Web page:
The U.S. Food and Drug Administration has approved Vectibix (panitumumab) for use in combination with FOLFOX as first-line treatment for patients with wild-type KRAS metastatic colorectal cancer. The FDA has also approved the therascreen KRAS RGQ PCR Kit (therascreen KRAS test), made by Qiagen N.V., as a companion diagnostic for Vectibix (which detects the most frequent mutations in the KRAS gene).
Vectibix is a fully human anti-EGFR antibody, which had previously been approved for the treatment of patients with EGFR-expressing metastatic colorectal cancer after disease progression after prior treatment with fluoropyrimidine-, oxaliplatin-, and irinotecan-containing chemotherapy (OT 12/10/06 issue).
This most recent indication for the drug makes Vectibix the first and only biologic therapy indicated for the use with FOLFOX in first-line treatment for the treatment of patients with metastatic colorectal cancer with the wild-type KRAS mutation.
The approval for Vectibix, which is manufactured by Amgen, is based on results from two Phase III studies. The PRIME Phase III study showed that for patients with wild-type KRAS tumors in exon two achieved significant improvements in progression-free survival with Vectibix and FOLFOX compared with use of FOLFOX alone (9.6 months vs. 8 months), as well as a significant improvement in overall survival (23.8 months for the combination vs. 19.4 months for FOLFOX alone).
Also, the Phase III ASPECCT trial met its primary endpoint of non-inferiority for improving overall survival in patients taking Vectibix compared with patients taking cetuximab as a single agent for the treatment of metastatic colorectal cancer in patients with wild-type KRAS tumors who had not responded to chemotherapy.
The most common adverse reactions of Vectibix are skin rash with variable presentations, paronychia, fatigue, nausea, and diarrhea. The most frequently reported serious, adverse reactions of Vectibix are general physical health deterioration, and intestinal obstruction.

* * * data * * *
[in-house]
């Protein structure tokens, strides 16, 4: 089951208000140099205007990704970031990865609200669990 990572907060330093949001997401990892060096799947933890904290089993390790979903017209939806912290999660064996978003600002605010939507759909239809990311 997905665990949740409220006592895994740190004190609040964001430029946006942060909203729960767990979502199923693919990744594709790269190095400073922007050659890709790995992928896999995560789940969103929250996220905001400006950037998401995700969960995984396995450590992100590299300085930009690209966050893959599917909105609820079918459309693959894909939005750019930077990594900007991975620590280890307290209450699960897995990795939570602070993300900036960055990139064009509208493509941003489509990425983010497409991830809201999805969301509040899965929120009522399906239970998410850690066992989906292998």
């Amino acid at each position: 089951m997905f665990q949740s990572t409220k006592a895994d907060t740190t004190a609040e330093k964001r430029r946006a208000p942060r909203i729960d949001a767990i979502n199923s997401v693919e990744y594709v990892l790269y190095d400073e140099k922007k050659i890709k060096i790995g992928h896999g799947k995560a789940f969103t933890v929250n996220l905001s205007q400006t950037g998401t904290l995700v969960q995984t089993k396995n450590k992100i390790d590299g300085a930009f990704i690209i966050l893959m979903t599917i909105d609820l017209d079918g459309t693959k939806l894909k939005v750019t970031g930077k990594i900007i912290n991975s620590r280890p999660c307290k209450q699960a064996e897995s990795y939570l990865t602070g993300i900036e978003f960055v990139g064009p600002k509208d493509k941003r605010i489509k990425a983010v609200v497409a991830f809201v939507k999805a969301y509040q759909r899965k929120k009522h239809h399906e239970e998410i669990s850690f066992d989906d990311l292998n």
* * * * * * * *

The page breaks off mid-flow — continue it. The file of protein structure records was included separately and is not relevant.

In other recent FDA actions, both elotuzumab and CO-1686 were given Breakthrough Therapy status—elotuzumab for patients with multiple myeloma who have received one or more prior therapies; and CO-1686 for second-line treatment of patients with the T790M mutation with epidermal growth factor receptor mutant non-small cell lung cancer.
The designation, enacted as part of the FDA's 2012 Safety and Innovation Act, was created to expedite the development and review time of a potential new drug for serious or life-threatening disease where early clinical evidence suggests the drug may demonstrate substantial improvement compared with existing therapies.
Elotuzumab—being co-developed with AbbVie, with Bristol-Myers Squibb leading the commercialization of the agent—is an investigational monoclonal antibody targeted against Signaling Lymphocyte Activation Molecule (SLAMF7, also called CS1), a glycoprotein expressed on myeloma and natural killer cells, but that is not detectable in normal tissue.
Elotuzumab's breakthrough designation is based on findings from a randomized Phase II, open-label study that evaluated two dose levels of the drug in combination with lenalidomide and low-dose dexamethasone in previously treated patients with multiple myeloma. Phase III trials for the drug are now ongoing as first-line treatment (ELOQUENT-1), as well as in relapsed or refractory disease (ELOQUENT-2).
CO-1686, made by Clovis Oncology, is a novel, oral, targeted covalent inhibitor of EGFR designed to selectively target both the initial activation EGFR mutation as well as the T790M resistance mutation, while sparing wild-type EGFR at anticipated therapeutic doses.
The Breakthrough Therapy designation is based on interim data from an ongoing Phase I/II study of the drug; additional results from the trial were presented at the ASCO Annual Meeting (Abstract 2524).